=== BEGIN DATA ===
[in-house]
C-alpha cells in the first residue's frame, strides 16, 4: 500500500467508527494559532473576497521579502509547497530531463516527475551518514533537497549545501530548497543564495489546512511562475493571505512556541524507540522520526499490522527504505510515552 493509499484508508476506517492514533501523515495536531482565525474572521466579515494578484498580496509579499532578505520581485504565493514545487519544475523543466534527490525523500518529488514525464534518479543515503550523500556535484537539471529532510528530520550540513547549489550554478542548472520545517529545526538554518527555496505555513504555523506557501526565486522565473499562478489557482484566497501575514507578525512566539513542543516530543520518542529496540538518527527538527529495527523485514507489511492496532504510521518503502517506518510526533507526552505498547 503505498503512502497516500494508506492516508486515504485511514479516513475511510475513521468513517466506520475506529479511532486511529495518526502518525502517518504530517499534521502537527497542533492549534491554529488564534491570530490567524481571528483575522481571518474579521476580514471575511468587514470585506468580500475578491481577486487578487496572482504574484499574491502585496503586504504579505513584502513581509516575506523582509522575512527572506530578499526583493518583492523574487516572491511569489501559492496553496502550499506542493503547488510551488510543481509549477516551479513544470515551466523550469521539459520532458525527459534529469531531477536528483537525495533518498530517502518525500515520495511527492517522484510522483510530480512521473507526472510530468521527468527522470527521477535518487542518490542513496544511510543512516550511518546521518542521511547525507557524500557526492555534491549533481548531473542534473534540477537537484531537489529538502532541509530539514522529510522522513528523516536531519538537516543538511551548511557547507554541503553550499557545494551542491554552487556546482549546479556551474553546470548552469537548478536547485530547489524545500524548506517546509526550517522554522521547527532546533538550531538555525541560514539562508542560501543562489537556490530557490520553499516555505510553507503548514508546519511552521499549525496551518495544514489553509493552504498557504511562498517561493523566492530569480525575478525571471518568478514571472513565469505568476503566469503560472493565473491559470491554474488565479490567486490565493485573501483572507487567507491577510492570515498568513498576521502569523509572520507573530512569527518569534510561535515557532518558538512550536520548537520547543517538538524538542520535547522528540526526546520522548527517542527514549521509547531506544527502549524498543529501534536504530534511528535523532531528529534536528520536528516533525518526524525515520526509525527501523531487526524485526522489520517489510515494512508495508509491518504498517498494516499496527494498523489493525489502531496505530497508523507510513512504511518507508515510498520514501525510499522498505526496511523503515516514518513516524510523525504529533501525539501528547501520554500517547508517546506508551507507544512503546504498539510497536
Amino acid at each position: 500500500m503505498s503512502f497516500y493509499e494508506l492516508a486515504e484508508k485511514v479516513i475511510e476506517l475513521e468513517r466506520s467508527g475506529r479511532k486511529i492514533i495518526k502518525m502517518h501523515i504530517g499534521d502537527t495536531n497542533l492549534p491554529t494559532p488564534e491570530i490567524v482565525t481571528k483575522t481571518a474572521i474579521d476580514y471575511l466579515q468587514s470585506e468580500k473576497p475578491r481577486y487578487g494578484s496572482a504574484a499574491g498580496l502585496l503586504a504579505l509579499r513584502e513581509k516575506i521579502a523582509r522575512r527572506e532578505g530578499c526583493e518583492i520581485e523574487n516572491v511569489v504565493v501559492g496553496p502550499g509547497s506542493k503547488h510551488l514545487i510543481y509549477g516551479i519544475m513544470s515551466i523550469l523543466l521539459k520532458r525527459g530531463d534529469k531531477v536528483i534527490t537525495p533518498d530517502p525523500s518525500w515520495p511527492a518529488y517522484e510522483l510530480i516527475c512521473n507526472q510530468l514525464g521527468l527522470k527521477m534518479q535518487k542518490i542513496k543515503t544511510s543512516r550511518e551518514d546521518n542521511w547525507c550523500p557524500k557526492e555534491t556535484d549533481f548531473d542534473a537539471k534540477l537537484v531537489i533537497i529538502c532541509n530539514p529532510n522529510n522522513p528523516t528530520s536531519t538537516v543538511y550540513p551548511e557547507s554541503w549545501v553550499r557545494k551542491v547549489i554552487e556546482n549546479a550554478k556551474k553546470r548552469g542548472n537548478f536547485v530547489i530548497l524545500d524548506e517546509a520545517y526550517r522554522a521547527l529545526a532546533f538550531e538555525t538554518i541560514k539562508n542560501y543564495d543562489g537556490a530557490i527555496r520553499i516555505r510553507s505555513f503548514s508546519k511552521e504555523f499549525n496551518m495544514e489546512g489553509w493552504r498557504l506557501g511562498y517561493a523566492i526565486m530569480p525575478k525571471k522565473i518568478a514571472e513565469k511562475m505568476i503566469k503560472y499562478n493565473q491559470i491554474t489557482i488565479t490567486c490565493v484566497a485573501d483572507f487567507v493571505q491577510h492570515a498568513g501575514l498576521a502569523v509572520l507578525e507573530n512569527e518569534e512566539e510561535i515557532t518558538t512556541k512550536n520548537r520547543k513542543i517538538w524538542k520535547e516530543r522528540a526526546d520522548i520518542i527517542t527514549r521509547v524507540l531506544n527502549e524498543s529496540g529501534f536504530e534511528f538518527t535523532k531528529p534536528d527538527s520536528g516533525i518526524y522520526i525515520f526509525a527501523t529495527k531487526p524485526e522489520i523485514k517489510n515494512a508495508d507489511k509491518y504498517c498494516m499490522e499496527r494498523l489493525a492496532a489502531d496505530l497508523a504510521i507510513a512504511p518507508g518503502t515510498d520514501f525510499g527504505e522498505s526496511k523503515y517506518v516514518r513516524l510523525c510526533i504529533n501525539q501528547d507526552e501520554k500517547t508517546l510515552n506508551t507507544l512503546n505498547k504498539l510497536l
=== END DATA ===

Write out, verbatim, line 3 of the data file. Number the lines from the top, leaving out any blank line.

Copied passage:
Amino acid at each position: 500500500m503505498s503512502f497516500y493509499e494508506l492516508a486515504e484508508k485511514v479516513i475511510e476506517l475513521e468513517r466506520s467508527g475506529r479511532k486511529i492514533i495518526k502518525m502517518h501523515i504530517g499534521d502537527t495536531n497542533l492549534p491554529t494559532p488564534e491570530i490567524v482565525t481571528k483575522t481571518a474572521i474579521d476580514y471575511l466579515q468587514s470585506e468580500k473576497p475578491r481577486y487578487g494578484s496572482a504574484a499574491g498580496l502585496l503586504a504579505l509579499r513584502e513581509k516575506i521579502a523582509r522575512r527572506e532578505g530578499c526583493e518583492i520581485e523574487n516572491v511569489v504565493v501559492g496553496p502550499g509547497s506542493k503547488h510551488l514545487i510543481y509549477g516551479i519544475m513544470s515551466i523550469l523543466l521539459k520532458r525527459g530531463d534529469k531531477v536528483i534527490t537525495p533518498d530517502p525523500s518525500w515520495p511527492a518529488y517522484e510522483l510530480i516527475c512521473n507526472q510530468l514525464g521527468l527522470k527521477m534518479q535518487k542518490i542513496k543515503t544511510s543512516r550511518e551518514d546521518n542521511w547525507c550523500p557524500k557526492e555534491t556535484d549533481f548531473d542534473a537539471k534540477l537537484v531537489i533537497i529538502c532541509n530539514p529532510n522529510n522522513p528523516t528530520s536531519t538537516v543538511y550540513p551548511e557547507s554541503w549545501v553550499r557545494k551542491v547549489i554552487e556546482n549546479a550554478k556551474k553546470r548552469g542548472n537548478f536547485v530547489i530548497l524545500d524548506e517546509a520545517y526550517r522554522a521547527l529545526a532546533f538550531e538555525t538554518i541560514k539562508n542560501y543564495d543562489g537556490a530557490i527555496r520553499i516555505r510553507s505555513f503548514s508546519k511552521e504555523f499549525n496551518m495544514e489546512g489553509w493552504r498557504l506557501g511562498y517561493a523566492i526565486m530569480p525575478k525571471k522565473i518568478a514571472e513565469k511562475m505568476i503566469k503560472y499562478n493565473q491559470i491554474t489557482i488565479t490567486c490565493v484566497a485573501d483572507f487567507v493571505q491577510h492570515a498568513g501575514l498576521a502569523v509572520l507578525e507573530n512569527e518569534e512566539e510561535i515557532t518558538t512556541k512550536n520548537r520547543k513542543i517538538w524538542k520535547e516530543r522528540a526526546d520522548i520518542i527517542t527514549r521509547v524507540l531506544n527502549e524498543s529496540g529501534f536504530e534511528f538518527t535523532k531528529p534536528d527538527s520536528g516533525i518526524y522520526i525515520f526509525a527501523t529495527k531487526p524485526e522489520i523485514k517489510n515494512a508495508d507489511k509491518y504498517c498494516m499490522e499496527r494498523l489493525a492496532a489502531d496505530l497508523a504510521i507510513a512504511p518507508g518503502t515510498d520514501f525510499g527504505e522498505s526496511k523503515y517506518v516514518r513516524l510523525c510526533i504529533n501525539q501528547d507526552e501520554k500517547t508517546l510515552n506508551t507507544l512503546n505498547k504498539l510497536l